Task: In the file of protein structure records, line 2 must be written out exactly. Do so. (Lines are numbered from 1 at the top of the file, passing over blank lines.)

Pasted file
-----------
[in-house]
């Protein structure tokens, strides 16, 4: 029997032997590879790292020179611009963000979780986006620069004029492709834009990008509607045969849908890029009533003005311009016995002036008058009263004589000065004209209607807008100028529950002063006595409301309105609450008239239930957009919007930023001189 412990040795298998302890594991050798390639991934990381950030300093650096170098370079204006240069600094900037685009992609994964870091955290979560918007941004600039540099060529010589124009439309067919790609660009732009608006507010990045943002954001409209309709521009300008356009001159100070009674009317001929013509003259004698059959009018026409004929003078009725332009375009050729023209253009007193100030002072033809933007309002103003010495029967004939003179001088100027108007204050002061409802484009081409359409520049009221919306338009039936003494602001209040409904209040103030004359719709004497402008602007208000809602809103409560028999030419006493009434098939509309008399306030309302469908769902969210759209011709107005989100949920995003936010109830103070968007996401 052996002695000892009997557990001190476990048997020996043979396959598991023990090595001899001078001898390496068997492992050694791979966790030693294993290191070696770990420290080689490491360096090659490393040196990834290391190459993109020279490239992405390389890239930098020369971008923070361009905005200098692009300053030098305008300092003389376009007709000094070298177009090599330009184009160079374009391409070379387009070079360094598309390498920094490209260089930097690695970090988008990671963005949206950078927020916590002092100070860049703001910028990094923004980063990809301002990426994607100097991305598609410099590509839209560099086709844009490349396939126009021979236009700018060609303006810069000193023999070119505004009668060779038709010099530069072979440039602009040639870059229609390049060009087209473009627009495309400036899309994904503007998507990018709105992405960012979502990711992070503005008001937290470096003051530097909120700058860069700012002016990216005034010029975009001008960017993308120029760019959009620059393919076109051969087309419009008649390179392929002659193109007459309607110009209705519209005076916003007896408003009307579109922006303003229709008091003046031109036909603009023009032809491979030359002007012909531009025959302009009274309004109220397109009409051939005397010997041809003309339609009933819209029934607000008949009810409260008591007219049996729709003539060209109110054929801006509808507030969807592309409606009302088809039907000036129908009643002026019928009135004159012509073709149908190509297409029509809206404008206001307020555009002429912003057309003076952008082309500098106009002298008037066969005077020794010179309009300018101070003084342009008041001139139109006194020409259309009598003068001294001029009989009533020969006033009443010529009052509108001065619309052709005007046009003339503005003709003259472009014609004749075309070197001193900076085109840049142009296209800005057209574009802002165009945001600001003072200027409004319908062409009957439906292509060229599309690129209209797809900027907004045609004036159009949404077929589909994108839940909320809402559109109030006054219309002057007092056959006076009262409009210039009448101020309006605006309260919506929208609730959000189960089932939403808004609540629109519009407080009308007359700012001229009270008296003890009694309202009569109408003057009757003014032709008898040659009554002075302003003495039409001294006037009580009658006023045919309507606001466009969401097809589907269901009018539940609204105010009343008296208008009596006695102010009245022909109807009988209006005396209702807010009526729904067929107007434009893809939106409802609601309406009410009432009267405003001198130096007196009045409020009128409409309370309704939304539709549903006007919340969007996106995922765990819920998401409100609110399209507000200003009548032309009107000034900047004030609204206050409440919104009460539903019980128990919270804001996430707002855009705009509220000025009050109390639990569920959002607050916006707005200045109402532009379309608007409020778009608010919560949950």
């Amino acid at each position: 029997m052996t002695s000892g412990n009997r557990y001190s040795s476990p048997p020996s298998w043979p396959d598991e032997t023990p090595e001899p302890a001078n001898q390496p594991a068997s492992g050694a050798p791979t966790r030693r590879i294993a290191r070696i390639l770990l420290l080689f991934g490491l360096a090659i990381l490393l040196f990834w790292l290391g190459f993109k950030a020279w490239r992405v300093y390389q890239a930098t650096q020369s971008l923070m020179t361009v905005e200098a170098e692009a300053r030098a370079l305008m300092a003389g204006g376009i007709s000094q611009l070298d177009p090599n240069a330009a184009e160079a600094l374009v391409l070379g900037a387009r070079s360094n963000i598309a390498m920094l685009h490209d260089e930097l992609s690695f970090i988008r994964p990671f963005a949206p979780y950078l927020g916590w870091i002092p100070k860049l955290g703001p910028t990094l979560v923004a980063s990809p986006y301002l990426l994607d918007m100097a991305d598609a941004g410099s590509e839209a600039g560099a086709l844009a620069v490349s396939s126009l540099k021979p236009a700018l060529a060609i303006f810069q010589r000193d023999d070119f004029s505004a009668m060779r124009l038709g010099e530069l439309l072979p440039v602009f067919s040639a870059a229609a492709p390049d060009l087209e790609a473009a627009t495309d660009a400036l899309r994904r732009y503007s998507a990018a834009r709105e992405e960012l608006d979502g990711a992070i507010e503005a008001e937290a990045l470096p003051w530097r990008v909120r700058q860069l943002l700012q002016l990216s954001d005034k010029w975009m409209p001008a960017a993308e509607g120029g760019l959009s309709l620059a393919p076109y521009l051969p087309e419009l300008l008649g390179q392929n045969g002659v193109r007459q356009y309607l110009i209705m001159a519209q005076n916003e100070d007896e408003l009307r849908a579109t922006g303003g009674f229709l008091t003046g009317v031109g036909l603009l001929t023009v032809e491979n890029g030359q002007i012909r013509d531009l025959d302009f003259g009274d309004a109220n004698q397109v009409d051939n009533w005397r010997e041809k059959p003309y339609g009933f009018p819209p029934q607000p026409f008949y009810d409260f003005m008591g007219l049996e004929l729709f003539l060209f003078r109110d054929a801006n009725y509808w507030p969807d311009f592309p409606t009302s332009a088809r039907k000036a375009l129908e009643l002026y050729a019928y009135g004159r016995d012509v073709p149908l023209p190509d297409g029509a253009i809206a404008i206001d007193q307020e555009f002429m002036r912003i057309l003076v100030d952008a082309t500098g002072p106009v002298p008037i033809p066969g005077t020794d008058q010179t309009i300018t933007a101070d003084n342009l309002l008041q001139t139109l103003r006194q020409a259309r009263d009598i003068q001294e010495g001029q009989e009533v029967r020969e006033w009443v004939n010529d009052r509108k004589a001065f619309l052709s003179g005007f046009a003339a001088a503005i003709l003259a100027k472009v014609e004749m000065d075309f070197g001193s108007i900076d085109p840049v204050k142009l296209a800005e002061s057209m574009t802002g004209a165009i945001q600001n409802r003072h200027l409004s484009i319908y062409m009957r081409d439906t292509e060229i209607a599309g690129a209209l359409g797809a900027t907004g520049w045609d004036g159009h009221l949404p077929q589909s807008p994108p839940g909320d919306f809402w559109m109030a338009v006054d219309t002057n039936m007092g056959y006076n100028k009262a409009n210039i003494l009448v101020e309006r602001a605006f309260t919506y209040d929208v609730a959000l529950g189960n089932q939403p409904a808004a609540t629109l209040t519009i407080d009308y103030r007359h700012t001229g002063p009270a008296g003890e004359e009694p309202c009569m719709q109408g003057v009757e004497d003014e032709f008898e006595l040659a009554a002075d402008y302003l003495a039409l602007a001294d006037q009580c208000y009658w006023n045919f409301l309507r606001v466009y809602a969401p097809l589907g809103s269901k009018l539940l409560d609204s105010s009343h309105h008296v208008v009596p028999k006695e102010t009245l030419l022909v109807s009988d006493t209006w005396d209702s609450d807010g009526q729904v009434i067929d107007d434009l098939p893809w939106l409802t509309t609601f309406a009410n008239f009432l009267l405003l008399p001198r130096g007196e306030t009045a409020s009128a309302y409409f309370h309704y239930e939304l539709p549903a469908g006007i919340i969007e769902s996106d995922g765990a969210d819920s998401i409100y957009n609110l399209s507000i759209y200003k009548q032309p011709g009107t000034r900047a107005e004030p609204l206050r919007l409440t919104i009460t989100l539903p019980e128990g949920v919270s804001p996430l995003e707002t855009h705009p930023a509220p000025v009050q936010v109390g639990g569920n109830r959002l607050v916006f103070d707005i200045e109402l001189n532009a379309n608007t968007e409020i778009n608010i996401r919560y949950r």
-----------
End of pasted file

């Protein structure tokens, strides 16, 4: 029997032997590879790292020179611009963000979780986006620069004029492709834009990008509607045969849908890029009533003005311009016995002036008058009263004589000065004209209607807008100028529950002063006595409301309105609450008239239930957009919007930023001189 412990040795298998302890594991050798390639991934990381950030300093650096170098370079204006240069600094900037685009992609994964870091955290979560918007941004600039540099060529010589124009439309067919790609660009732009608006507010990045943002954001409209309709521009300008356009001159100070009674009317001929013509003259004698059959009018026409004929003078009725332009375009050729023209253009007193100030002072033809933007309002103003010495029967004939003179001088100027108007204050002061409802484009081409359409520049009221919306338009039936003494602001209040409904209040103030004359719709004497402008602007208000809602809103409560028999030419006493009434098939509309008399306030309302469908769902969210759209011709107005989100949920995003936010109830103070968007996401 052996002695000892009997557990001190476990048997020996043979396959598991023990090595001899001078001898390496068997492992050694791979966790030693294993290191070696770990420290080689490491360096090659490393040196990834290391190459993109020279490239992405390389890239930098020369971008923070361009905005200098692009300053030098305008300092003389376009007709000094070298177009090599330009184009160079374009391409070379387009070079360094598309390498920094490209260089930097690695970090988008990671963005949206950078927020916590002092100070860049703001910028990094923004980063990809301002990426994607100097991305598609410099590509839209560099086709844009490349396939126009021979236009700018060609303006810069000193023999070119505004009668060779038709010099530069072979440039602009040639870059229609390049060009087209473009627009495309400036899309994904503007998507990018709105992405960012979502990711992070503005008001937290470096003051530097909120700058860069700012002016990216005034010029975009001008960017993308120029760019959009620059393919076109051969087309419009008649390179392929002659193109007459309607110009209705519209005076916003007896408003009307579109922006303003229709008091003046031109036909603009023009032809491979030359002007012909531009025959302009009274309004109220397109009409051939005397010997041809003309339609009933819209029934607000008949009810409260008591007219049996729709003539060209109110054929801006509808507030969807592309409606009302088809039907000036129908009643002026019928009135004159012509073709149908190509297409029509809206404008206001307020555009002429912003057309003076952008082309500098106009002298008037066969005077020794010179309009300018101070003084342009008041001139139109006194020409259309009598003068001294001029009989009533020969006033009443010529009052509108001065619309052709005007046009003339503005003709003259472009014609004749075309070197001193900076085109840049142009296209800005057209574009802002165009945001600001003072200027409004319908062409009957439906292509060229599309690129209209797809900027907004045609004036159009949404077929589909994108839940909320809402559109109030006054219309002057007092056959006076009262409009210039009448101020309006605006309260919506929208609730959000189960089932939403808004609540629109519009407080009308007359700012001229009270008296003890009694309202009569109408003057009757003014032709008898040659009554002075302003003495039409001294006037009580009658006023045919309507606001466009969401097809589907269901009018539940609204105010009343008296208008009596006695102010009245022909109807009988209006005396209702807010009526729904067929107007434009893809939106409802609601309406009410009432009267405003001198130096007196009045409020009128409409309370309704939304539709549903006007919340969007996106995922765990819920998401409100609110399209507000200003009548032309009107000034900047004030609204206050409440919104009460539903019980128990919270804001996430707002855009705009509220000025009050109390639990569920959002607050916006707005200045109402532009379309608007409020778009608010919560949950």